Trip reports

Coach trip to Ashdown Forest, 11th June 2016

Coach trip to Ashdown Forest, 11th June 2016
Sparrowhawk by Ben Hall (rspb-images.com)

Wednesday, 22 June 2016

We set out on a rather grey, but dry day with scattered showers forecast, this made it quite warm in the unsheltered areas.

Ashdown has a circular trail and we set off through the kissing gate into the forest. Its not a forest like you visualise, full of tall trees and not much more. Instead, heather grows on the open hillsides so you walk through a varied habitat.

Our first sighting was a Sparrowhawk! Having only just taken out our binoculars some of us had to be quick to catch a glimpse of it, and while searching the skies, just a few minutes later, we saw a buzzard gliding high up on the thermals. What a way to start the day!

We had with us someone who was interested in the flora and she found some heath bedstraw and milkwort by looking down instead of up. There were a number of us also interested in the little flowers that pop up everywhere and so there were a few nodding heads (apart from the flowers) as we split our time between the skies and the ground.

Just a short way further along we spent some time under the welcome shade of some trees overlooking a cluster of bushes where we watched quite a number of stonechat flitting between the shrubs. Our ears were also kept busy and we could hear Chaffinch and Blackcap in the nearby trees. Turning around to look on the other side of the path, we saw a Kestrel hovering and a tree pipit come down to settle on a bush.

One of the target species we had on our list to see was redstart, and moving further along the path a few of us caught a glimpse of one moving in and out, up and down on a fallen tree branch. However as usually happens with this lovely bird, it didn't show for long and we eventually moved on hoping for another further along.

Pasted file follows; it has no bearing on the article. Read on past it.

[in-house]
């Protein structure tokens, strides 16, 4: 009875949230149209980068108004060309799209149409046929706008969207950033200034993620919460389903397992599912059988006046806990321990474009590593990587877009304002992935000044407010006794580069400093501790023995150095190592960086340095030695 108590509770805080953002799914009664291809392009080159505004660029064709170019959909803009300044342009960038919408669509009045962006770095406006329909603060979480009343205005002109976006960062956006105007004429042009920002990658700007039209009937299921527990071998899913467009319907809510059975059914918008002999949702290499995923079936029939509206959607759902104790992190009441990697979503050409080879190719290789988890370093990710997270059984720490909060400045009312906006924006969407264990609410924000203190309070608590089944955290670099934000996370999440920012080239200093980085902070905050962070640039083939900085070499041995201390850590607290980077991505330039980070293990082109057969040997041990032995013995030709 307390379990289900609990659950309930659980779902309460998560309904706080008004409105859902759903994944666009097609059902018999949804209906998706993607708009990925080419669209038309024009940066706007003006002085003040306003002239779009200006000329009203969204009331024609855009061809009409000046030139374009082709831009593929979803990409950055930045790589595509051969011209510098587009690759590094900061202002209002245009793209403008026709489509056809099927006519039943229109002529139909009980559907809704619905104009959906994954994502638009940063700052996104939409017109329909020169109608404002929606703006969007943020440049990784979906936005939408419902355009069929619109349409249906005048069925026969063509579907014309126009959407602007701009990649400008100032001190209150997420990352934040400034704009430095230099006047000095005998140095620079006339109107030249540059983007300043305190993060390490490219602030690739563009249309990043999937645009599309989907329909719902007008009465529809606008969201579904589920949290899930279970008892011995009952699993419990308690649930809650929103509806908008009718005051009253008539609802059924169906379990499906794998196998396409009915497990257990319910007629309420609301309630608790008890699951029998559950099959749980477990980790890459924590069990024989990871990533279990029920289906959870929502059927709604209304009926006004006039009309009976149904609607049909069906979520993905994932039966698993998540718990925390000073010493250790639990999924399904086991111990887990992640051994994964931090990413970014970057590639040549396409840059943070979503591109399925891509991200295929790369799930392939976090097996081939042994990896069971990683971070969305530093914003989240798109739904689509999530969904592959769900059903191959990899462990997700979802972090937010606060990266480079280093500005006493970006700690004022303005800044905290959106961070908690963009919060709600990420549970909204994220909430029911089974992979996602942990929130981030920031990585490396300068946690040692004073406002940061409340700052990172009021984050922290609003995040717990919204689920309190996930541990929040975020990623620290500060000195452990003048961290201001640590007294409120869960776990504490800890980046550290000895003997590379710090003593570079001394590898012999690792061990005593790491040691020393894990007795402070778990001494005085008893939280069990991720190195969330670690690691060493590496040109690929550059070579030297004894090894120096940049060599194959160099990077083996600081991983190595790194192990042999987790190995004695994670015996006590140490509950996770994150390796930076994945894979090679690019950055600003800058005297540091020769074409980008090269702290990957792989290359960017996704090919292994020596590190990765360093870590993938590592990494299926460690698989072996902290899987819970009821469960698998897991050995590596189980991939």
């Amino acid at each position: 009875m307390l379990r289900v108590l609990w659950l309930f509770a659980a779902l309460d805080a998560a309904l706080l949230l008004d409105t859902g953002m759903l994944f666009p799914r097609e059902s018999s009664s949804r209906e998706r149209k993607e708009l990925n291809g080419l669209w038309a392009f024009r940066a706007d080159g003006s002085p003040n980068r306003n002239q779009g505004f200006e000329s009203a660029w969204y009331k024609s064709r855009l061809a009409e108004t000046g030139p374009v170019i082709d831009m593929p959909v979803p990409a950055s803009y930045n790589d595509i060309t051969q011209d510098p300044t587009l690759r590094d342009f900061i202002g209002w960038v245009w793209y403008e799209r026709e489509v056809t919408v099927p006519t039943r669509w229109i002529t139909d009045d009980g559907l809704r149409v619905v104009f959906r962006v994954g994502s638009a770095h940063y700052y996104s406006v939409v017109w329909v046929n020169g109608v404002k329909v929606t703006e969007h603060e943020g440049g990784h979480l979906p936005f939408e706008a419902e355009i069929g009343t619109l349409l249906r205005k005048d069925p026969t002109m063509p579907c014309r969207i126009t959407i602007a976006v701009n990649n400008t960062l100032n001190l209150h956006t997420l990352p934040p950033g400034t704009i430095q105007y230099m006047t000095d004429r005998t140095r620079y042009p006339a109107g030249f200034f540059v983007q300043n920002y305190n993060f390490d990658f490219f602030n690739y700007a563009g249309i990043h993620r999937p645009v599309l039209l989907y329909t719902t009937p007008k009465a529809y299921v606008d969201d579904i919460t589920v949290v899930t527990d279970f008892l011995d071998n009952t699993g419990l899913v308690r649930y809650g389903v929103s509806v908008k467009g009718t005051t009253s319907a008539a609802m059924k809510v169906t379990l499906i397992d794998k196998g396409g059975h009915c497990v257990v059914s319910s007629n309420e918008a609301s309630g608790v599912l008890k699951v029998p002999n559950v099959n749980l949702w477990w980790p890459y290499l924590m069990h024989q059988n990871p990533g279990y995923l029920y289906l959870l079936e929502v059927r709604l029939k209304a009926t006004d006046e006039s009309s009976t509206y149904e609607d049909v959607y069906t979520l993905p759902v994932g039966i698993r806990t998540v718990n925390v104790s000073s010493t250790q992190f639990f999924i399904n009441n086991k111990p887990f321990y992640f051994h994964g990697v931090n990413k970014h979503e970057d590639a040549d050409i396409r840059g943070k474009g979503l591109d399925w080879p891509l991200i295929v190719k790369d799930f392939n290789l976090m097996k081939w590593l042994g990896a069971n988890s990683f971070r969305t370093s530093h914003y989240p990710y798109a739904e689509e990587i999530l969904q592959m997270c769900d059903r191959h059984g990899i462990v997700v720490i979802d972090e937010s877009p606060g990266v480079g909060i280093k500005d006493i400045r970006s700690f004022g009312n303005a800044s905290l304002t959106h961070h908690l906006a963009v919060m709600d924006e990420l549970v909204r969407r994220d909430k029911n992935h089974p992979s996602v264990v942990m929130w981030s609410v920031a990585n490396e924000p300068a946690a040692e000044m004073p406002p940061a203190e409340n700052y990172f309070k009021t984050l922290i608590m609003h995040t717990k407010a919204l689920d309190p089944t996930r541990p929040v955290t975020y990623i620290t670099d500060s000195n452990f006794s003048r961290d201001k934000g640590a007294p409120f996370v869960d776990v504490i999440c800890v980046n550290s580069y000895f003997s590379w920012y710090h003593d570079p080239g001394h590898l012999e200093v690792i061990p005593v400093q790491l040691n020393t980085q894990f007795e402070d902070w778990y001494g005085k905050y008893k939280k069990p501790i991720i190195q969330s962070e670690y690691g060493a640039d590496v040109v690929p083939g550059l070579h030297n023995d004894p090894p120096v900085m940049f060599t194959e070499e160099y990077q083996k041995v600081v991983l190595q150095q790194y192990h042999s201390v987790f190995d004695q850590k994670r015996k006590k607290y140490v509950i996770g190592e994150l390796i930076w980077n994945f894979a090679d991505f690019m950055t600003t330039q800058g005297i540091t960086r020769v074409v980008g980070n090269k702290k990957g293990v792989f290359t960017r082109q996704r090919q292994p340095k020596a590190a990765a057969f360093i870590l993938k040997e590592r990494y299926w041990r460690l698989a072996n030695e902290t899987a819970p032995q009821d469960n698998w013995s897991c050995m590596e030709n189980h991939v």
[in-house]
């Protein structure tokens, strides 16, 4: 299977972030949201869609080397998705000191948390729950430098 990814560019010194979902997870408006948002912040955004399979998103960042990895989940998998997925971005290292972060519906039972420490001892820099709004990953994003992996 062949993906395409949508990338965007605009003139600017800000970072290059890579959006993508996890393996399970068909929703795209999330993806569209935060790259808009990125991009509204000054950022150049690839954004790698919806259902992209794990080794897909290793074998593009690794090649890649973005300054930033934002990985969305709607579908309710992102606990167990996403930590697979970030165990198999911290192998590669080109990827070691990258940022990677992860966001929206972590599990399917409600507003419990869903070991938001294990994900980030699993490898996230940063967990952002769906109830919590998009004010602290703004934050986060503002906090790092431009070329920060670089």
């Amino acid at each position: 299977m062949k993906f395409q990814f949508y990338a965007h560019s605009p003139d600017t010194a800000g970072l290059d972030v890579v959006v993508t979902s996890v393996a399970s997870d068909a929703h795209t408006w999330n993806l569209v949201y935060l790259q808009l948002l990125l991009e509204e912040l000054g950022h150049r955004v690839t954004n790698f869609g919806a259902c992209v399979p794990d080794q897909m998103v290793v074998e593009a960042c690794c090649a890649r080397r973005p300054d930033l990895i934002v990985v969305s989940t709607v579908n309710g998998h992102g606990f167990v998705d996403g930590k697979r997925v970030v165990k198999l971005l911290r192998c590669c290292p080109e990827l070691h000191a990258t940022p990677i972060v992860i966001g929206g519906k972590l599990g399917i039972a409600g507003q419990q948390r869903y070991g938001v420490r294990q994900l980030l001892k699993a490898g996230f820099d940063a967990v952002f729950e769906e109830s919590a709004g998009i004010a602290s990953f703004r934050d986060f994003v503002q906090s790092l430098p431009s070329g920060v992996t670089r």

Continuing through a tree-lined section of the path we stopped a few times and were able to see a dunnock, meadow pipit and a very busy blue tit flying back and forth to the nestbox on one of the trees, feeding the chick. While here we could hear a willow warbler and a greenfinch calling and to our delight, there was another redstart which everyone got to see.

Coming out into a clearing there was a pond of still water which was home to large red, emperor and common dragonflies, as well as broad-bodied chasers. After a short walk through another stand of trees, we came across another pond and here were more of the same, but as we were leaving someone spotted a common toad, only a baby, which we all managed to get a good look at.

On we went, but a few of us slower ones stopped to look at the flowers again and found a heath spotted orchid to add to the list. By now most of the group had gone on ahead but were making slow progress as the path went down a steep hillside to a little stream where we crossed over the narrow, slatted bridge and then up an equally steep, if not steeper, hillside! Here we all took time out to sit under the shade of a tall tree and enjoy our well-earned lunch. The view from picnic spot was lovely and from here we saw skylark, hobby and buzzard.

After lunch, our leader called us all to order and on we continued on again. This time the terrain was flatter and looked down into a valley on one side where there were stands of purple foxgloves and the forest on the other. In the trees we had excellent views of a whitethroat singing in an Ash tree. We passed a group of 5 Konik ponies grazing along the path and further along there was a woodlark sitting on the wire.

Some people came back to the coach and some of the group went to investigate another part of the forest where the group had great views of a singing tree pipit, a quiet woodlark, a crimson linnet and a yellowhammer that was trying to hide under a leaf next to the path. Then when the first few spots of rain started to drop, we decided to call it a day just before 4pm.

Some of the other species we saw included redpoll and siskin. An excellent day's bird watching for all!